Civil War: Video Games Edition

In honor of Marvel's grand super fight event, let's imagine if a similar situation caused a rift within key video game franchises. 


Captain America: Civil War releases in theaters this week, and early reports show it’s going to perform well at the box office (also: water is wet). And hey, why shouldn’t it? Civil War is one of the most popular comic events of the past few years, and seeing conflict among characters that once were united is interesting. It lends an air of humanity to these people, shows their complexity, and speaks to how our differences can easily divide us. The bonus of all that, of course, is seeing super powered humans punch each other and exchange witty banter.

They may not have the same box office draw as Marvel or DC at the moment, but the massive roster of lovable characters from different video game franchises leave room for their own Civil War-style conflicts. Just for fun, let’s imagine how some of those scenarios might go down. And hey, visit the Chatty to leave us with some of your own Civil War imaginings!

Mario vs. Luigi

Mario this, Mario that. Mario’s name and likeness are basically synonymous with the name Nintendo, and because of that, he’s become a character who has more international recognition than Disney’s Mickey Mouse.

His ego, presence, and penchant for following the same naming convention as Batman definitely have to irritate the other characters in the Mario universe, right?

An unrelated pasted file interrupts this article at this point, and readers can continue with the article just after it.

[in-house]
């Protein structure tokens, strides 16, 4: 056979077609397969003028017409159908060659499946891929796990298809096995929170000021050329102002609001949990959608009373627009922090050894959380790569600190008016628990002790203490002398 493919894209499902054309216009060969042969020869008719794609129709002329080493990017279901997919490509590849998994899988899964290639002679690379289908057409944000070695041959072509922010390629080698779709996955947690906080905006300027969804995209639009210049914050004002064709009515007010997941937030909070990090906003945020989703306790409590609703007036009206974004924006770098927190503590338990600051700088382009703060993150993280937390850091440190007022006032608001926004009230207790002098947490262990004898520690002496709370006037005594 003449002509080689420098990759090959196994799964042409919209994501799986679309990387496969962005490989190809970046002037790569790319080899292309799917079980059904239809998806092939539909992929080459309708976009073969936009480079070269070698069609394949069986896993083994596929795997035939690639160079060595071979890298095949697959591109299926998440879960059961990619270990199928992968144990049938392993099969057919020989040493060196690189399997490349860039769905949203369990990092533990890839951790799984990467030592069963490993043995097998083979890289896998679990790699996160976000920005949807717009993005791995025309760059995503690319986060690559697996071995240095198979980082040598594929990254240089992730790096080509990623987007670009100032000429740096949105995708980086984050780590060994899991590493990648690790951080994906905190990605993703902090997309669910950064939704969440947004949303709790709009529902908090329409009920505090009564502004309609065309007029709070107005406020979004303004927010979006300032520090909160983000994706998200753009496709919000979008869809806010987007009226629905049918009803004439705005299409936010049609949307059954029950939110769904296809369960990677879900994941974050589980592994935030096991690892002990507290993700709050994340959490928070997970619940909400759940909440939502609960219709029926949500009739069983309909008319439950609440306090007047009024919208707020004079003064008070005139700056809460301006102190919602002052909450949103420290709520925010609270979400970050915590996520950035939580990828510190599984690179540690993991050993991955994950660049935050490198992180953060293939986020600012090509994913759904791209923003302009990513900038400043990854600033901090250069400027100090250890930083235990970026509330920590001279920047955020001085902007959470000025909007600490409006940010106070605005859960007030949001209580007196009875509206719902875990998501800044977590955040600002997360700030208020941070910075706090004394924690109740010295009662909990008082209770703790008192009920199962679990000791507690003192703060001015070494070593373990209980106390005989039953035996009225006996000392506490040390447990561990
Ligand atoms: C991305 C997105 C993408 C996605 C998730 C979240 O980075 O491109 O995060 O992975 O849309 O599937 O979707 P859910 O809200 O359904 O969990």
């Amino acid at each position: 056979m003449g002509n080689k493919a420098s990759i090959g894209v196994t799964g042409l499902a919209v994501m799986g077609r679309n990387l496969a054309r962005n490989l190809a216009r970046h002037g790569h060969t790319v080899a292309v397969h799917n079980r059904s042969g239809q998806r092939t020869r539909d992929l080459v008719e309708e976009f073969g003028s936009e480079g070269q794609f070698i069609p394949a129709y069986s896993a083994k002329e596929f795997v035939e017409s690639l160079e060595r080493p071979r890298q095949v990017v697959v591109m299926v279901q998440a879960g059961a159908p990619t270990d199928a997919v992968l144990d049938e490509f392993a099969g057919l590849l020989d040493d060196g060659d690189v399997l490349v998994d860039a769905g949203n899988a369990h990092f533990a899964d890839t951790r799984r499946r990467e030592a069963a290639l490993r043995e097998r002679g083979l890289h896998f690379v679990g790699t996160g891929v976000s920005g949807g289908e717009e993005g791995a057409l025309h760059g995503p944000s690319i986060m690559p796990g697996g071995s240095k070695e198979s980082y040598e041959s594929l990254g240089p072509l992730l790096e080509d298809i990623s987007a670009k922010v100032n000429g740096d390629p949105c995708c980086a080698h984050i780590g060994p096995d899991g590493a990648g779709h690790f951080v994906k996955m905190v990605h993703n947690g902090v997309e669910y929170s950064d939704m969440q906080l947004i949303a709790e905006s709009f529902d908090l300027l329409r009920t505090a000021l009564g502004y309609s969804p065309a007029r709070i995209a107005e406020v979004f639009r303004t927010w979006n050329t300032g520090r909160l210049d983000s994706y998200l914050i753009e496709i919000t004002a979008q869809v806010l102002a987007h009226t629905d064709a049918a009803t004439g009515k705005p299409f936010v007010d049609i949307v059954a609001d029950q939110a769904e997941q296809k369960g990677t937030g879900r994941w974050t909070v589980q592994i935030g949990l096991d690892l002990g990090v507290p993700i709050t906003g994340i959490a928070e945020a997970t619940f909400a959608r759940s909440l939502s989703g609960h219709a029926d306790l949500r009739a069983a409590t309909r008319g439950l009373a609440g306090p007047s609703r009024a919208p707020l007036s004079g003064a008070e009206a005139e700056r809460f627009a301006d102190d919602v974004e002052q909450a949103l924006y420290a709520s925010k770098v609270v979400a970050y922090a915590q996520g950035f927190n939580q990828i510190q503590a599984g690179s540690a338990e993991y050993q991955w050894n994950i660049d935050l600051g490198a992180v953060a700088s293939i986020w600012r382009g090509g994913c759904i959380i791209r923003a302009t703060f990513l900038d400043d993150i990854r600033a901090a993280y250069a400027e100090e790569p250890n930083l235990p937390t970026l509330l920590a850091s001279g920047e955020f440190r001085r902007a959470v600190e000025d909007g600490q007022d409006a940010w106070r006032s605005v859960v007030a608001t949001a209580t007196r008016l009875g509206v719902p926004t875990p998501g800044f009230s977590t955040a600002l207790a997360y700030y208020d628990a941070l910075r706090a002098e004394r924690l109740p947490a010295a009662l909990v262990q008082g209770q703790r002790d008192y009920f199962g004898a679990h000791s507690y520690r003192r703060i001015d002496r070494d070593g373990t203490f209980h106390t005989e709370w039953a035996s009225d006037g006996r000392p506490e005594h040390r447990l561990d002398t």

Particularly with his brother, Luigi. No matter what Luigi does, he’ll never get the same amount of credit as Mario. Sure, he’ll get a handful of his own adventures, and even a year named after him, but nobody’s rushing out to buy Luigi Kart, Luigi Golf, or Luigi Party. That stuff is all saved for his squat, red-wearing brother.

I’d like to imagine Luigi finally gets fed up with this and confronts Mario about it. When Mario reacts negatively to Luigi’s concerns, characters within the Mushroom Kingdom begin to divide and unite alongside the brothers they side with ideologically. Tensions rise, feelings are hurt, and – BAM – you have a killer sequel to Super Smash Bros. in the making.

Mass Effect

Cerberus may have been a reluctant hero for the galaxy, but that doesn’t guarantee the organization a free pass. Once the Reaper threat is eliminated and the galaxy is beginning to reorganize into a relative version of its former state, there are bound to be people who begin to probe into Cerberus’ activities pre-Reaper invasion and start to uncover their efforts to fight for (literal) human rights through morally questionable means.

The Lazarus Project in particular is bound to toss up red flags, since it involves the use of science to essentially reanimate the dead. Politicians and citizens who believe in more of a religious or logical approach would likely take umbrage with such a prospect and argue these sorts of actions cannot be tolerated, lest others start to join in on raising the dead and using terrorism to spread an agenda.

On the other side, there will be people who will call for their pardons, arguing that Cerberus’ efforts are what finally rid the galaxy of the ever-present Reaper threat, and they deserve to be rewarded. Or, at the very least, pardoned. Given enough incubation and fuel, this would become a hot debate with the potential of breaking into an actual war. Which isn’t great, but wouldn’t be the first time a war broke out over a complex issue.